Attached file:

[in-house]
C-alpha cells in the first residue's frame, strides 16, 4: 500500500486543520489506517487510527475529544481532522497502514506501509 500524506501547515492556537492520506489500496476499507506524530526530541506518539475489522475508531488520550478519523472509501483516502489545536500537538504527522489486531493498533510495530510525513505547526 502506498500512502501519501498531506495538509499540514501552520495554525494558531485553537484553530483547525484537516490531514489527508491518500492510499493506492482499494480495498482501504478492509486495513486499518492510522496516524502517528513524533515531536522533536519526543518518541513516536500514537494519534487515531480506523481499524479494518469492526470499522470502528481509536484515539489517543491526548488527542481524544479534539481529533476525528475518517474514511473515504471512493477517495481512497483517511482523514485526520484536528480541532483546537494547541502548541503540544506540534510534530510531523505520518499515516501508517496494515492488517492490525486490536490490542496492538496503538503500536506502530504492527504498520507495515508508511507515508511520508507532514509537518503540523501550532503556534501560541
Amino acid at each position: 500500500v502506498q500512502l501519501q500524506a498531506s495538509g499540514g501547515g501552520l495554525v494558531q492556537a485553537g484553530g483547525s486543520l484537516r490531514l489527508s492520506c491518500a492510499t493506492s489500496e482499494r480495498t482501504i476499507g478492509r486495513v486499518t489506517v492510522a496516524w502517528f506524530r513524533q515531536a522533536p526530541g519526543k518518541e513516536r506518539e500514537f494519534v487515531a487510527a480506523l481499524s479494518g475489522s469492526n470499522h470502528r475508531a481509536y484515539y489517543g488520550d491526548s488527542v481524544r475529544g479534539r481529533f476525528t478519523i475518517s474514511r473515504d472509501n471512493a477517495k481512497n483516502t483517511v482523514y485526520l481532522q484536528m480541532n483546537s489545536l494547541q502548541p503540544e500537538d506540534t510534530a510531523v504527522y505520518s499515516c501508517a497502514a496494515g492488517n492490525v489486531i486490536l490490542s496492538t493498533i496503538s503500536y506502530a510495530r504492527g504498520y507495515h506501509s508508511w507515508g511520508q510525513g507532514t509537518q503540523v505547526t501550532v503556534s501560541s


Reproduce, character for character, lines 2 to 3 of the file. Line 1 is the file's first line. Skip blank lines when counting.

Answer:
C-alpha cells in the first residue's frame, strides 16, 4: 500500500486543520489506517487510527475529544481532522497502514506501509 500524506501547515492556537492520506489500496476499507506524530526530541506518539475489522475508531488520550478519523472509501483516502489545536500537538504527522489486531493498533510495530510525513505547526 502506498500512502501519501498531506495538509499540514501552520495554525494558531485553537484553530483547525484537516490531514489527508491518500492510499493506492482499494480495498482501504478492509486495513486499518492510522496516524502517528513524533515531536522533536519526543518518541513516536500514537494519534487515531480506523481499524479494518469492526470499522470502528481509536484515539489517543491526548488527542481524544479534539481529533476525528475518517474514511473515504471512493477517495481512497483517511482523514485526520484536528480541532483546537494547541502548541503540544506540534510534530510531523505520518499515516501508517496494515492488517492490525486490536490490542496492538496503538503500536506502530504492527504498520507495515508508511507515508511520508507532514509537518503540523501550532503556534501560541
Amino acid at each position: 500500500v502506498q500512502l501519501q500524506a498531506s495538509g499540514g501547515g501552520l495554525v494558531q492556537a485553537g484553530g483547525s486543520l484537516r490531514l489527508s492520506c491518500a492510499t493506492s489500496e482499494r480495498t482501504i476499507g478492509r486495513v486499518t489506517v492510522a496516524w502517528f506524530r513524533q515531536a522533536p526530541g519526543k518518541e513516536r506518539e500514537f494519534v487515531a487510527a480506523l481499524s479494518g475489522s469492526n470499522h470502528r475508531a481509536y484515539y489517543g488520550d491526548s488527542v481524544r475529544g479534539r481529533f476525528t478519523i475518517s474514511r473515504d472509501n471512493a477517495k481512497n483516502t483517511v482523514y485526520l481532522q484536528m480541532n483546537s489545536l494547541q502548541p503540544e500537538d506540534t510534530a510531523v504527522y505520518s499515516c501508517a497502514a496494515g492488517n492490525v489486531i486490536l490490542s496492538t493498533i496503538s503500536y506502530a510495530r504492527g504498520y507495515h506501509s508508511w507515508g511520508q510525513g507532514t509537518q503540523v505547526t501550532v503556534s501560541s